The Occult, Witchcraft & Magic. An Illustrated History

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61cgn4ef6olThe Occult, Witchcraft & Magic. An Illustrated History, by art historian Christopher Dell.

It’s on amazon USA and UK.

Publisher Thames & Hudson writes: Our belief in some form of magic runs throughout human history. In fact, in an increasingly rational and scientific world, the idea that occult or arcane knowledge can give us access to another, hidden reality is as strong and widespread as ever.

The Occult, Witchcraft and Magic is a lively and fascinating history of all things cryptic, mystic and other-worldly, beginning with the earliest evidence of magical thinking amid the gloom of a Palaeolithic cave, and ending in the bright light of our digital age and its newfound interest in paganism.

With hundreds of images drawn from rare and unusual sources, in-depth explorations of crosscultural themes and profiles of key figures from the history of magic, this is a bewitching and irresistible treasury of esoteric thought that will appeal to believers and sceptics alike.

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Compendium rarissimum totius Artis Magicae sistematisatae per celeberrimos Artis hujus Magistros. Anno 1057. Noli me tangere. Wellcome, via Bildgeist

I stopped believing in Saint Nicolas (a kind of Santa Claus for children living in Belgium, The Netherlands and Luxembourg) when i was 6. That same week and with the blessing of my wonderful father, i stopped believing in God too. And although i do miss Saint Nicolas, art, science and lots of staffies are all i believe in. But then came 2016. That baffling year. People dismissing scientific evidence and claiming that climate change is nothing but a big hoax, for example. Or urgently calling for Catholic priests to be trained as exorcists (apparently some 500,000 Italians request an exorcism every year.)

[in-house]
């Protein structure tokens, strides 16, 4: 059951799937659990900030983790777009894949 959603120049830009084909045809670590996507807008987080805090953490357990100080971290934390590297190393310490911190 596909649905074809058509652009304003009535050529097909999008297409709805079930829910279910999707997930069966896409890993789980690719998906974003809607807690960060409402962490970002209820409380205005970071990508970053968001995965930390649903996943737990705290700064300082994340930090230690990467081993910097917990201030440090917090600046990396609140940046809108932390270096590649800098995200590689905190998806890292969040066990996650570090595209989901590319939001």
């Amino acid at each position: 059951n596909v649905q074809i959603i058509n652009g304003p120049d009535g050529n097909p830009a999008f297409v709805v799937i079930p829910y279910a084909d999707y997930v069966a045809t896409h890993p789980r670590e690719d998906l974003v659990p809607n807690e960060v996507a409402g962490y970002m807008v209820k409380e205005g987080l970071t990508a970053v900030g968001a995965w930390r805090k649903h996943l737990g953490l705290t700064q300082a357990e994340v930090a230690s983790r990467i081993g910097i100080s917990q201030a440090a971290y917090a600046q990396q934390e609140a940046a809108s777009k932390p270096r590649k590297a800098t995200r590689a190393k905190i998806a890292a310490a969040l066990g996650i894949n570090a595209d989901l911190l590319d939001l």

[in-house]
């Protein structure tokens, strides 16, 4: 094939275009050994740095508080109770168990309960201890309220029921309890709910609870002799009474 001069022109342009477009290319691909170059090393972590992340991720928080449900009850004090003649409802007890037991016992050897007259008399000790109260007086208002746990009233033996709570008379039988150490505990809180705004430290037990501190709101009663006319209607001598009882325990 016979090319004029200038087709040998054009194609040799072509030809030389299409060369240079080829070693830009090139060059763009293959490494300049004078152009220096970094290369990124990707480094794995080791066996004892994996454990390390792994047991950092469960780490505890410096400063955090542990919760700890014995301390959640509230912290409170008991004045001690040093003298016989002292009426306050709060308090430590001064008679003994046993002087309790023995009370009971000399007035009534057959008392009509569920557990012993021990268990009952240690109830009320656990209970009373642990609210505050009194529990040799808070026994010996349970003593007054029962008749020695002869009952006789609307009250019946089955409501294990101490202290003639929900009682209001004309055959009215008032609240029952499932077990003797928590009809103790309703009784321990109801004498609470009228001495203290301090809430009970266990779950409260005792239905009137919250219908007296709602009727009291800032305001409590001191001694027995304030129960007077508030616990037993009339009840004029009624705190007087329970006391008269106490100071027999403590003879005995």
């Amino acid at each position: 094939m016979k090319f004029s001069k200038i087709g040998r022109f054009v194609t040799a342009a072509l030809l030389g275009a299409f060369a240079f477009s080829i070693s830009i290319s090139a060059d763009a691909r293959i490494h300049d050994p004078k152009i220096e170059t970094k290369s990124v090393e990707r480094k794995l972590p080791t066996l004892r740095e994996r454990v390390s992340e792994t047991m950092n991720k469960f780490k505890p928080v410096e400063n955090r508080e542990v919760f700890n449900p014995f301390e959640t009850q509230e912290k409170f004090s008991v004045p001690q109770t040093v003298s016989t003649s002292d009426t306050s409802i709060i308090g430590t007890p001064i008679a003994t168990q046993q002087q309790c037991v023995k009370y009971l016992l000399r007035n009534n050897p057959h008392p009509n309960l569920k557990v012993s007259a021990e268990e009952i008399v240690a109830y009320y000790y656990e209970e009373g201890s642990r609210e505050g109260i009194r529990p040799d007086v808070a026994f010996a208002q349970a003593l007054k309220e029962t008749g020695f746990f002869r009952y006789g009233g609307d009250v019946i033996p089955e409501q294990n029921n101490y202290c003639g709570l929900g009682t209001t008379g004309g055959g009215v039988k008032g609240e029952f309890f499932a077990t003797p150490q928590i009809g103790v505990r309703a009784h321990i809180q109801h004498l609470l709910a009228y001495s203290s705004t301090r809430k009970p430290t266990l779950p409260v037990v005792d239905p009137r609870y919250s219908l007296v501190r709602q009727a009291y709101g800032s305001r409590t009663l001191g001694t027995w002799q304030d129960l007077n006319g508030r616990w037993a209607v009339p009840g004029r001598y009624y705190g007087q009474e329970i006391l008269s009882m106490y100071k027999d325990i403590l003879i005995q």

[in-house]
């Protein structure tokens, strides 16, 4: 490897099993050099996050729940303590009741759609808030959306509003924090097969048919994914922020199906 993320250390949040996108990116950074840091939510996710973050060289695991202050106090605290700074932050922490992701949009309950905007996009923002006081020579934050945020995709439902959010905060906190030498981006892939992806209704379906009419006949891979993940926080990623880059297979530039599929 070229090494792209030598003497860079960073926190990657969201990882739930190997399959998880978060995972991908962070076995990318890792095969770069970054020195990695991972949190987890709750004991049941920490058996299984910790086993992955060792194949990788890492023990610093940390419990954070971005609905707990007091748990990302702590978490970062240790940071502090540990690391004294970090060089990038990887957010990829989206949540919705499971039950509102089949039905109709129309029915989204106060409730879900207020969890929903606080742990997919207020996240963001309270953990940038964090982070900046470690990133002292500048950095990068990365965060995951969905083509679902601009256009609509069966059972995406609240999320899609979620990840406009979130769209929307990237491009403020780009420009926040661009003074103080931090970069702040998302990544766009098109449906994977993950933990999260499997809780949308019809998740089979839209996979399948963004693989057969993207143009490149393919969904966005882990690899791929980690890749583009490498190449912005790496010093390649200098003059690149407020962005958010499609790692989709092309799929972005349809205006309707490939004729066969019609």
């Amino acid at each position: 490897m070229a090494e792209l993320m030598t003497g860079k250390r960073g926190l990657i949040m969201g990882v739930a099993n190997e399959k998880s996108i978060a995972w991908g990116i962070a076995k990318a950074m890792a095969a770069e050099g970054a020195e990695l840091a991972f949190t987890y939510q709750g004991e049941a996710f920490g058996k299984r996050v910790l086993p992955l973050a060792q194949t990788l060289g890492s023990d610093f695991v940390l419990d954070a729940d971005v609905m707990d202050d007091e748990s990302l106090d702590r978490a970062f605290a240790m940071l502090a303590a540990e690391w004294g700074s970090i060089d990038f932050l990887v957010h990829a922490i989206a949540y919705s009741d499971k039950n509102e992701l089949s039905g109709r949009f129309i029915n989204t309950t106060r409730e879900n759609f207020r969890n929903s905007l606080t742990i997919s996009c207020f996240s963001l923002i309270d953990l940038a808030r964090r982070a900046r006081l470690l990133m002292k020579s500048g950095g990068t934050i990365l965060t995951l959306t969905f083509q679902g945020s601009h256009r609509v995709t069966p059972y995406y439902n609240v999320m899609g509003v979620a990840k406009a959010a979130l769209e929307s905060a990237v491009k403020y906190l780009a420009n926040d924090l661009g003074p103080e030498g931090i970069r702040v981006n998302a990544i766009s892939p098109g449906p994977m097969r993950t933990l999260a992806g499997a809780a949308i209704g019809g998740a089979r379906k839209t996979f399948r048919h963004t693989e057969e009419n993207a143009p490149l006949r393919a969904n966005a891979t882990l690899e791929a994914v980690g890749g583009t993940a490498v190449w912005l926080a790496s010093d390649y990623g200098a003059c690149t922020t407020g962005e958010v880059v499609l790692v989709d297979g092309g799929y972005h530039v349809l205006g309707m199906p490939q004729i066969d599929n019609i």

I’m starting to wonder if i am the idiot here. And if i’m the idiot, i want to be one who is better educated in the worldviews so many people seem to share. That’s how The Occult, Witchcraft & Magic. An Illustrated History ended up in my hands. A book about all things magical and occult to help me figure out why people turn to ideas and practices i can’t understand. A book to help me appreciate better a number of smart artists whose work i admire so much: Suzanne Treister and the Tarots she uses to weave together technology, future, unseen forces and counterculture. Or Aaron Gach, founder of the rather amazing Center for Tactical Magic. And maybe next time i visit an exhibition like Extra Fantômes. The real, the fake, the uncertain, i will not need to lie and pretend that ‘Oh yes! Of course i know what a Ouija board is!”

I’ve just finished the book and i’m no closer to becoming a neopaganist. I’m also gutted to confirm that even the most sophisticated kind of magic will never explain 2016 anyway. However, i had a fantastic time learning about all things esoteric, ritualistic and alchemistic. Author Christopher Bell follows chronology, starting with Mesopotamian magic and closing on the contemporary rediscovery of witchcraft, adding plenty of inserts along the way to present the key figures and movements of the topic through times and geographical areas.

I can’t tell you whether or not this is a good book about magic because it’s the first time i read about such topic. But i can say that it’s a great reference guide to pick up and get the key facts on Zarathustra, the Golem, Zulu’s witch smellers, mesmerism or nephomancy. What i found most interesting in this book is the coexistence of science and magic inside the minds of perfectly reasoned and reasonable intellectuals. Isaac Newton was fascinated by alchemy, the Age of Enlightenment saw the boom of phantasmagoria, the advent of industrialization coincided with an interest for the Gothic and the macabre. Maybe the human mind is impervious to pure logic and sense?

And i’ll end this super quick review with the images! The glorious images i found in the book! See for yourself: